Great evening at the WCIT Journeyman Dinner, it’s great that a charitable and well established livery company and the men and women who make it so great, care so much about mentoring the younger members! Very appreciated and I look forward to giving back how I can too!
If you’re interested in learning more about the WCIT, then feel free to get in contact or check out their website 🤓
On Friday night I met up for dinner with a colleague from my placement year at GSK, she is such a cool and kick ass lady and definitely helped to teach me how to handle yourself when managing men and how to stand up for yourself in the workplace 💪
Find yourself a Kerry to help show you the way!
As a previous post shared to you all, in February I was fortunate enough to win the Outstanding IT Student Award 2018 given by the Worshipful Company of Information Technologists (WCIT). Since then I have been getting involved with the WCIT and have met some great people, one of them being David Barker who has agreed to be a mentor to me. Upon meeting him he gave me his book, #eSociety, to read and I want to encourage you all to read it also, not because he is my mentor but because I related to a lot of what he wrote.
As well as some great entrepreneurial business techniques that can be learnt from #eSociety, the book can remind us all that through the hardships, unfairness and down-right bad luck which everybody meets both personally and professionally at some point in their lives; there’s always options we have to choose from for how we can drive ourselves through these adversities and some may not be obvious. A mixture of faith, personal and business life all wrapped into one inspirational book. I can relate to some aspects even at this point in my life, having to persevere through education when my Mum’s health has been bad has been difficult, but I choose the path to be there for my family whilst pursuing further education, it could have been easy to go in another direction. Other parts of the book detailing David’s business ventures and continual goal for providing support to the unemployed youth, showed to me how having a passion to work towards is important and to stop at nothing if it is something you truly believe in. It was also really interesting to learn more about how David has got to the place he has got, the odds were against him growing up and if it wasn’t for an opportunity of a business giving him a chance and a government programme to provide that, there is no knowing where his life would have led.
Throughout #eSociety, the message “power of networking” rings through, something that I’m really getting into and enjoying, with the help of the WCIT, an organisation which also aided David in working on his social entrepreneur goals. I would encourage you all to go to networking events, meet as many people as you can, because you never know what may come from making a good impression, to people who will remember.
Overall, it was a great read in understanding how somebody else got to where they are, learn about other’s hardships and successes; and through everything be optimistic that there was a goal they were meant to pursue.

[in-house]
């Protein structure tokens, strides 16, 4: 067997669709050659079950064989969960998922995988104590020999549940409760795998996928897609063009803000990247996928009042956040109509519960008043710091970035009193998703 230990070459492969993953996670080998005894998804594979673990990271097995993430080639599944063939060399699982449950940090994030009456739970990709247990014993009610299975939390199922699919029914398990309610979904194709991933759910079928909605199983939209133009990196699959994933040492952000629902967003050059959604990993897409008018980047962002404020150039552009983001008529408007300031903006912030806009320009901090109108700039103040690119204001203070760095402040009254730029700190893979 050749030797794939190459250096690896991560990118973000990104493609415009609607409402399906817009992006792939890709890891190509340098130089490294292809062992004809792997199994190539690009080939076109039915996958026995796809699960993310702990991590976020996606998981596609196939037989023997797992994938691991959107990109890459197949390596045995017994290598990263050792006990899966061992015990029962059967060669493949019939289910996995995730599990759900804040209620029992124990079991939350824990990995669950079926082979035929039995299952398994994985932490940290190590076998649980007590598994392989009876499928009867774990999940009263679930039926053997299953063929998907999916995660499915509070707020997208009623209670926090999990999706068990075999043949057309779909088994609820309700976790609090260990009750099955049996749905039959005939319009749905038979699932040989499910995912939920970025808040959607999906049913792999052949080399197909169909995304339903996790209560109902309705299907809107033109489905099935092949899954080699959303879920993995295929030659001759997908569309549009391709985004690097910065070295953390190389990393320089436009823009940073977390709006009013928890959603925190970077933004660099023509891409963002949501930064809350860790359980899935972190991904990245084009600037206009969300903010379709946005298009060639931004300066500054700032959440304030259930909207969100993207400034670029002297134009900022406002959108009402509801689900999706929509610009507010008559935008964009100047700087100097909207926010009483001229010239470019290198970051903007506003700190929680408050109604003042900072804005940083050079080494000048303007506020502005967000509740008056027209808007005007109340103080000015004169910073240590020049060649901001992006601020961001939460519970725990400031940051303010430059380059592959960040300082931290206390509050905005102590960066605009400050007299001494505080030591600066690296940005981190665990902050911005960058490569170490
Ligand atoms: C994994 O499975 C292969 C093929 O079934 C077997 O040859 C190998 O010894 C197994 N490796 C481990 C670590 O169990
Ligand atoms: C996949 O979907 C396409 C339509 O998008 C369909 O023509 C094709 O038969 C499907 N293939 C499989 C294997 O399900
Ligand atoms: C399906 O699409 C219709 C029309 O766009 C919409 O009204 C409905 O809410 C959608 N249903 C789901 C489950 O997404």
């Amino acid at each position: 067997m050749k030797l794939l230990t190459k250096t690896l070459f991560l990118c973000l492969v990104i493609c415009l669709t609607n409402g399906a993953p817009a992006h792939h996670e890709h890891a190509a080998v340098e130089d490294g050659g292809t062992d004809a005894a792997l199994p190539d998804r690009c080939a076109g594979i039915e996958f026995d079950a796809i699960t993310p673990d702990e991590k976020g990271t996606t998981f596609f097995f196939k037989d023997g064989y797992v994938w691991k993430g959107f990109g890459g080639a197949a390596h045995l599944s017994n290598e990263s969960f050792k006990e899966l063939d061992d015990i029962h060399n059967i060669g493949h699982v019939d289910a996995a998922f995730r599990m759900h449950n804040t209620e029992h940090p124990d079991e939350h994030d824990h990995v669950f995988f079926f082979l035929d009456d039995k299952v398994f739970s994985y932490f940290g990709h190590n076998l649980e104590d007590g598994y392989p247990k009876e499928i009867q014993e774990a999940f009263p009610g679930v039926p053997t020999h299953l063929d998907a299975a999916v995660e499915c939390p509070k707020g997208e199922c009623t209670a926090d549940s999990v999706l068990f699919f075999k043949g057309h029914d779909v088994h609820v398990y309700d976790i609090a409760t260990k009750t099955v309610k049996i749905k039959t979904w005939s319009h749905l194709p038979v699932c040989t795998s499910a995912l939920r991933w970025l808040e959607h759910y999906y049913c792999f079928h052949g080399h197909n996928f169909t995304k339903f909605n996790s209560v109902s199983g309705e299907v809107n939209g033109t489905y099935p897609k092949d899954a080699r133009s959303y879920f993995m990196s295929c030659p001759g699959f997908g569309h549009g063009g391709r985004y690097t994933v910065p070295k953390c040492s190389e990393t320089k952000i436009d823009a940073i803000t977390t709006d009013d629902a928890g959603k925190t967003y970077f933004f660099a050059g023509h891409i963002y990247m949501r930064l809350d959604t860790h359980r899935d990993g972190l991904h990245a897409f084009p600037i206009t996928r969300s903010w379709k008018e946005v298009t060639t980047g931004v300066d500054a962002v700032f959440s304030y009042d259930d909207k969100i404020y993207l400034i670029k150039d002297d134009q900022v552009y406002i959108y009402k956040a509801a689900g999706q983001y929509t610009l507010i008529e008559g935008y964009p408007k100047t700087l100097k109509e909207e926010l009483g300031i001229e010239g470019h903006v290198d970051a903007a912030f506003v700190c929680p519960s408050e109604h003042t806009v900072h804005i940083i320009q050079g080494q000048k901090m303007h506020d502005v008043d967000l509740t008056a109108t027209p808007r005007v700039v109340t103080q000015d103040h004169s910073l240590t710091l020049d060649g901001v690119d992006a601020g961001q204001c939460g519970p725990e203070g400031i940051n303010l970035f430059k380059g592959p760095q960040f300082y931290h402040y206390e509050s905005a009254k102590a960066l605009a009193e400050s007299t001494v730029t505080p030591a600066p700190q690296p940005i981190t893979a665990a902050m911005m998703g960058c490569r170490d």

If you would also like to read #eSociety, you can find it on Amazon.
Glassdoor compiled their top 25 jobs in the UK for 2018, and 7 out of those 25 jobs are IT related!
From business analysis to mobile developer, there is no other sector that holds that many jobs in the top 25. It is more than likely that the number will grow in years to come and looking at the other jobs on the list, you cannot complete any of them without at least basic computer tools and applications.
IT is more than just the stereotypical job and you can apply other skills to it, so if you are trying to decide what to get into, why not aim for a top job?
Many people I speak with both academically and personally always ask the question to me “Why is there hardly any girls wanting to go into IT?”
Of course I have my own thoughts on it… personally I believe the way in which IT is viewed is very IT Crowd and not reflective of the actual sector and this needs to change. People’s perception can dissuade, as much as persuade. IT isn’t just a sector for coders, but is also for Project Managers, UX Designers and Business Analysts (among many other roles) which are not technical. Maybe this isn’t the reason, but what do you think it is?
More importantly, what can we do about it?
Today I have submitted 2 out of 3 pieces of coursework, and tomorrow I will submit my last ever piece of coursework which is a really strange feeling!
I think my placement year helped me to time manager having to complete these 3 coursework pieces whilst also researching for my dissertation, I used Microsoft Outlook to manage my time this term and schedule when to do things both in and outside of uni, which I found really useful as it connects to the app on my phone, allowing me to keep track of what I need to be doing… take a look:
I am going to upload shortly my Human Computer Interaction (HCI) Coursework as it was on a really fascinating research paper on autonomous vehicles so keep a look out for that!